Sat Mar 18, 2006 9:29 AM ET
By Cris Chinaka
HARARE (Reuters) - Zimbabwe opposition leader Morgan Tsvangirai on Saturday
called for a wave of "mass action" demonstrations against President Robert
Mugabe, saying sustained protests were the only way to overcome government
Addressing a congress of his Movement for Democratic Change (MDC) called to
elect new leaders and fire-up a floundering drive against the government,
Tsvangirai said the opposition had survived with "gracious exuberance" cruel
treatment at the hands of what he called a tyrannical regime.
But he said the opposition must now step up its campaign to win power.
"The options open to us are very clear: we need a short, sharp program of
action to free ourselves," he told the crowd.
In a 40-minute speech, punctuated by slogans and applause from his
supporters, Tsvangirai said he was ready to lead peaceful protests against
Mugabe -- Zimbabwe's sole ruler since 1980.
The MDC was formed in 1999 and has for years been seen as the greatest
threat to Mugabe's hold on power, but analysts say a recent split in its
ranks over how to tackle Mugabe's ruling ZANU-PF party has weakened the
In a speech to more than 15,000 delegates of his main MDC faction,
Tsvangirai said his group was still a resilient force capable of launching a
strong political campaign.
"Our experience shows that only a sustained and concerted effort by all
Zimbabweans shall deliver a desired result," he said to a round of loud
applause from the delegates who were gathered in an indoor sports stadium in
Tsvangirai said while the opposition has shaken Mugabe's corridors of power
with its resilience against state repression, no huge public protests have
been organized since June 2003 when his efforts for "final push" marches
were crushed by the government.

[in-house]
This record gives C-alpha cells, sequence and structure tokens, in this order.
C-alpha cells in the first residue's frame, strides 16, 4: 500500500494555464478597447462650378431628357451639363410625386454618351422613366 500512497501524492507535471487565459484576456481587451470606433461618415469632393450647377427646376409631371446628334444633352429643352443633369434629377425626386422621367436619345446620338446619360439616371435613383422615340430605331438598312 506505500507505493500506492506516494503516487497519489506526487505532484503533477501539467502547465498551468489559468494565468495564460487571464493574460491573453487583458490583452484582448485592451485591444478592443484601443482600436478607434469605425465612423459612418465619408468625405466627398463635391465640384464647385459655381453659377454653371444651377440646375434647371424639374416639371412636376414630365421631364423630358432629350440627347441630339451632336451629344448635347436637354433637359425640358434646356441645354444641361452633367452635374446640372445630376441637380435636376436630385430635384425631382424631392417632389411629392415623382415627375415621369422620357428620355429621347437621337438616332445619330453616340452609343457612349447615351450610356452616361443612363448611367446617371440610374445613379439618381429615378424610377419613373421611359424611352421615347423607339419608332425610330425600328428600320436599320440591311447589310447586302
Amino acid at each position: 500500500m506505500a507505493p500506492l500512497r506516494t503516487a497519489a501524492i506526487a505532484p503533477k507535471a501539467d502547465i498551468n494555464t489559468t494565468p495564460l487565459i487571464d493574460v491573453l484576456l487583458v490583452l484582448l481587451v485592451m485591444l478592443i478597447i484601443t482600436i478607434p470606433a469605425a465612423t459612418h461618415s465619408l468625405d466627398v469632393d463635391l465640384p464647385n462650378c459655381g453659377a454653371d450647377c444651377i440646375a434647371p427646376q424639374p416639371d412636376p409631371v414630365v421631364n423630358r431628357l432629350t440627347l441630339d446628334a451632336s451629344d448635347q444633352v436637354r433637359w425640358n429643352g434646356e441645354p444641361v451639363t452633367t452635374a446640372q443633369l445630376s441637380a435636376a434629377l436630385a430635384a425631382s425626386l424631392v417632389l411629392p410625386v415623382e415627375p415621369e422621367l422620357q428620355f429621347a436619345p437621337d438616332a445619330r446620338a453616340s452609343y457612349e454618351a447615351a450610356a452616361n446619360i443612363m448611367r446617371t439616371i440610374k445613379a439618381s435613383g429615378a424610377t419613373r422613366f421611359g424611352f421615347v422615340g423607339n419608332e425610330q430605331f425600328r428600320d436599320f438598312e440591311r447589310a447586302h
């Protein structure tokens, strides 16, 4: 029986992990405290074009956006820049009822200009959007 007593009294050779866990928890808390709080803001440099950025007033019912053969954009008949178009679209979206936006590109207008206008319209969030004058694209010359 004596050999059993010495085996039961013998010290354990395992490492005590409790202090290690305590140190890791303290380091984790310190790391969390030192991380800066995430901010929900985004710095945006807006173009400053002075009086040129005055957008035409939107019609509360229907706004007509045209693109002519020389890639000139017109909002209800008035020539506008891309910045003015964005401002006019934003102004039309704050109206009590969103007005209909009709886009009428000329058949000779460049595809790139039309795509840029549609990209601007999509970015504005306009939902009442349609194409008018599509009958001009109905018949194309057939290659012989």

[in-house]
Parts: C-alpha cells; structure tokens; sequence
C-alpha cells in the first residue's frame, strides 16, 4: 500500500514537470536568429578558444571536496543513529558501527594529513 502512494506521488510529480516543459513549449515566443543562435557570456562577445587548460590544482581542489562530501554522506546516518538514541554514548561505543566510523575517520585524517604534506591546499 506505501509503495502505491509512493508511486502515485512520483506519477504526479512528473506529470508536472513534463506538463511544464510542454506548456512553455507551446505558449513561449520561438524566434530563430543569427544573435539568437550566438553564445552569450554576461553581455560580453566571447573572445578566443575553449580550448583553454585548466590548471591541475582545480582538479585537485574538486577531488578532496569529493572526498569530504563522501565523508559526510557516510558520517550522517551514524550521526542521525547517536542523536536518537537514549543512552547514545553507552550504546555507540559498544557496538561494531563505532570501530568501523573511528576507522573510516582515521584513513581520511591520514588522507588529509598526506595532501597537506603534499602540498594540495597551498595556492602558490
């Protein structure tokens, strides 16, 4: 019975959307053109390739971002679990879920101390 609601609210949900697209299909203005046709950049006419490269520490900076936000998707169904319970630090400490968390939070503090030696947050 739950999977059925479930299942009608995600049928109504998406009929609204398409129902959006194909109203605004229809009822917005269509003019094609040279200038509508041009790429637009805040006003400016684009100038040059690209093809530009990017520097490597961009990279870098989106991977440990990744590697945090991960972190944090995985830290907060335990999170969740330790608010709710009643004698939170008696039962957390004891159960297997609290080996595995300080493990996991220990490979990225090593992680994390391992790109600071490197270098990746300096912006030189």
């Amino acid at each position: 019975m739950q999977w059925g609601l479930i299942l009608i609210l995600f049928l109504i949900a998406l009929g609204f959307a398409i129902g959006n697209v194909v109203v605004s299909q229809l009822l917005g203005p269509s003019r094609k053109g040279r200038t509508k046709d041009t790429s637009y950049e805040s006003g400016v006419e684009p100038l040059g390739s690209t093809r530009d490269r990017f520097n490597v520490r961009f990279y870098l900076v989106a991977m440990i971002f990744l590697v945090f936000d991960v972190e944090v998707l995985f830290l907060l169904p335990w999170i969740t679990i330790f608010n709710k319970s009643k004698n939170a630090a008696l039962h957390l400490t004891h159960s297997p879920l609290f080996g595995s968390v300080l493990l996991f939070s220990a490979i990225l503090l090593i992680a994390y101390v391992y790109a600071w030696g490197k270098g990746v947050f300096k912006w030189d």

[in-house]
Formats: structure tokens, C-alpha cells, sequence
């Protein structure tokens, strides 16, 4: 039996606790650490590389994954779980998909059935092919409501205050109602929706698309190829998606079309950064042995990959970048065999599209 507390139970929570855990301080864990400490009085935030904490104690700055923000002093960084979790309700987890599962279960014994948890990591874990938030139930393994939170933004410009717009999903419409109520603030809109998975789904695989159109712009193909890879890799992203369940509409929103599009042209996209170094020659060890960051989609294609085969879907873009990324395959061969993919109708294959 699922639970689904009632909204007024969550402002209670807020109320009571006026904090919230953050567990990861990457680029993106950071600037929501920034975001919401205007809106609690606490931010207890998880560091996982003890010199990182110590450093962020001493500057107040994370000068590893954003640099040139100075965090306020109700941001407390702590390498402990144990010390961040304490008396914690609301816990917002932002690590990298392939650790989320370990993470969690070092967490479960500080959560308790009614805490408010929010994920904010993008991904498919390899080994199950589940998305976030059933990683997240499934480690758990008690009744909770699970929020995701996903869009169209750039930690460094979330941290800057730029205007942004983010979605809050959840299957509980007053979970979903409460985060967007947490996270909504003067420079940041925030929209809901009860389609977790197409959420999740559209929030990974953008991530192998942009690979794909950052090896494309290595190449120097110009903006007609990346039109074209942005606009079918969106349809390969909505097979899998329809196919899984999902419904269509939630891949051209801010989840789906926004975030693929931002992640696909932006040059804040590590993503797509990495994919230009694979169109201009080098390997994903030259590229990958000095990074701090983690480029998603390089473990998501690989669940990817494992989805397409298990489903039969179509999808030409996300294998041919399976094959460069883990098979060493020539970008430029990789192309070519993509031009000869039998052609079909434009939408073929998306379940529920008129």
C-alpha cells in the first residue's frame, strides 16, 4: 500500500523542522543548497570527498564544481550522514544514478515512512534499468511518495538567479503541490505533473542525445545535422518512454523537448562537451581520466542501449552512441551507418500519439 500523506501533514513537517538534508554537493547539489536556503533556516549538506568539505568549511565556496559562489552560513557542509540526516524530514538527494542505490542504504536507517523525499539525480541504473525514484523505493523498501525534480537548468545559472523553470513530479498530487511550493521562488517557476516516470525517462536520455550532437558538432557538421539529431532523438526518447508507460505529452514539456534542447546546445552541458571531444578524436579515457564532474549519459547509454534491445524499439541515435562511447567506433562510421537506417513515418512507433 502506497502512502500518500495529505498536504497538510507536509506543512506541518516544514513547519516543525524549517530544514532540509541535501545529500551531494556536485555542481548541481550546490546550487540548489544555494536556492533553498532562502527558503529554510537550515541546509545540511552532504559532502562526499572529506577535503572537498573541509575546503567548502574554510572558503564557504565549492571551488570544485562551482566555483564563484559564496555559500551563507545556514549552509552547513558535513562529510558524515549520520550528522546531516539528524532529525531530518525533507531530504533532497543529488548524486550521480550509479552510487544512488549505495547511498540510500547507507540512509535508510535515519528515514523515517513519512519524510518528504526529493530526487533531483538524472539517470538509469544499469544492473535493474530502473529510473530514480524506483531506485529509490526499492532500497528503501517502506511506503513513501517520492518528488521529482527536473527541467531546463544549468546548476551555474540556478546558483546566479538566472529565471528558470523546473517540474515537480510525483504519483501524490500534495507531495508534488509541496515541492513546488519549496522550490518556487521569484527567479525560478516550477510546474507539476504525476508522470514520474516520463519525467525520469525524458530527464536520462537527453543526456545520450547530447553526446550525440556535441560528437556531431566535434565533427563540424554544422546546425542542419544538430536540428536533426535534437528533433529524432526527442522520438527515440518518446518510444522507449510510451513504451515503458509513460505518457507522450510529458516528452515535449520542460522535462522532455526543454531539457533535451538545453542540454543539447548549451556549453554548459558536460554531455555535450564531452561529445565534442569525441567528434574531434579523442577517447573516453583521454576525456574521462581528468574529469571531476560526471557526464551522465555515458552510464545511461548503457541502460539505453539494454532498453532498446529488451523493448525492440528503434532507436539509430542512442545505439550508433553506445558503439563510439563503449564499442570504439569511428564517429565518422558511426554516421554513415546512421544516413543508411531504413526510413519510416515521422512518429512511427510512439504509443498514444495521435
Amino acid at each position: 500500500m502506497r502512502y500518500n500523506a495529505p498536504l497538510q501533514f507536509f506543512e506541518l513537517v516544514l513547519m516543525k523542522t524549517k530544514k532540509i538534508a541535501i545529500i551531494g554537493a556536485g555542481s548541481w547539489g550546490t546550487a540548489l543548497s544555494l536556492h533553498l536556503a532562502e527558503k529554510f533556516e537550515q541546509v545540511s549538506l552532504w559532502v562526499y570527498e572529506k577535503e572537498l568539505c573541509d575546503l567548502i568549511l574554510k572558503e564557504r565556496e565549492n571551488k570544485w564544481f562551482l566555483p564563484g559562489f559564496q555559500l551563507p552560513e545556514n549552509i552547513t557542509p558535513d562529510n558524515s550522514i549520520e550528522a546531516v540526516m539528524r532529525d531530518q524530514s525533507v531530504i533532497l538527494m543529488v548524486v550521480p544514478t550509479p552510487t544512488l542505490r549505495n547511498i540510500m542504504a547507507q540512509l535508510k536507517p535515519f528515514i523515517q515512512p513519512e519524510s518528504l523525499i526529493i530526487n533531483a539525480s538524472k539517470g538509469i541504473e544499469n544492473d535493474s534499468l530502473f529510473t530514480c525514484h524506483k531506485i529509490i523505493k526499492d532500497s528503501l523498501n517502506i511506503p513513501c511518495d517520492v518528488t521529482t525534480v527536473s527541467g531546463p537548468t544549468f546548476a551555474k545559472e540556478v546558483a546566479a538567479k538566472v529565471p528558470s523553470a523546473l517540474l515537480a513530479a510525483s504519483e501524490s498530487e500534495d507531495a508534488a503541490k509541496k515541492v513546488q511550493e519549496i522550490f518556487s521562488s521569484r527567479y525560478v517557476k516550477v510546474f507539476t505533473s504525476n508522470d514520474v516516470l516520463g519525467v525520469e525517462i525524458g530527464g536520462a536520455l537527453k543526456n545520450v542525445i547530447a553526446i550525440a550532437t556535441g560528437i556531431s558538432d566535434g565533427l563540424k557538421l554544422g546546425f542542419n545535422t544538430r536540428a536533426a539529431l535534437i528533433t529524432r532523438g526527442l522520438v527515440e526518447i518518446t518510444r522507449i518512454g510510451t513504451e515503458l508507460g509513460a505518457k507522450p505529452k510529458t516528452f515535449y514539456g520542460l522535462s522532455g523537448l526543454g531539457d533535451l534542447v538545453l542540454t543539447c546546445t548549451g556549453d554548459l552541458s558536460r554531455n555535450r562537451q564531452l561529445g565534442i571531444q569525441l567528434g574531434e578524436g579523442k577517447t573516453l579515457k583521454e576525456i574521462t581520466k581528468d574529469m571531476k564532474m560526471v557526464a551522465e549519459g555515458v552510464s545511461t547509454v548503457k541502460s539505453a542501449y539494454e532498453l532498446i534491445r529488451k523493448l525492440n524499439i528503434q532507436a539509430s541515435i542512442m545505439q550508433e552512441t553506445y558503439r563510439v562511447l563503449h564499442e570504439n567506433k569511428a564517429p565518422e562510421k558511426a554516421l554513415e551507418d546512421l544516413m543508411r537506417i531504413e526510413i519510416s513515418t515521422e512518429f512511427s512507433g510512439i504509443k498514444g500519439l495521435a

Political analysts say Tsvangirai's challenge is to reorganize his party
after the split, and said the two-day conference ending on Sunday could
decide its future standing both against the ruling party and the rival MDC
On the eve of the congress, Tsvangirai said the party leadership needed to
find new energy to save Zimbabwe from Mugabe's "corrupt and inept
Tsvangirai charges that Mugabe and his ZANU-PF party have rigged three main
elections in the last six years to remain in power.
He said his MDC faction would debate whether it should continue
participating in elections or widen its tactics to include what he called
"people power" pressure.
Mugabe, Zimbabwe's ruler since independence from Britain in 1980, has kept
the opposition in check mainly through tough policing, including routine
deployment of security forces to crush all street protests.
Political analysts say Zimbabweans appear to have been cowed by these
tactics but might be mobilized by the opposition over the crumbling economy.
Zimbabwe is struggling with chronic severe food and fuel shortages, rising
poverty and unemployment and the country's highest inflation rate under an
economic crisis critics blame on Mugabe's policies.
The MDC foundered late last year amid infighting over Tsvangirai's call to
boycott elections for a new Senate, and eventually split.
Tsvangirai accused his rivals of working for Mugabe and the rebel MDC
faction in turn charged him with acting like a "dictator" and overriding
party members' wishes.
18/03/2006 19:53 - (SA)
Harare - Movement for Democratic Change (MDC) leader Morgan Tsvangirai has
called for "peaceful, democratic resistance" against Zimbabwean president
Robert Mugabe's rule.
"I call upon you to heed calls for a sustained cold season of peaceful
democratic resistance," Tsvangirai told about 14 000 supporters at a
convention of his MDC faction outside Harare, Zimbabwe.
He said the country's electoral system and judiciary had failed the MDC,
denying it clear victory in the 2000 parliamentary elections and a 2002
Tsvangirai said: "We need a short, sharp, programme of action to free
"If we should come out of our present crisis, the solution will not come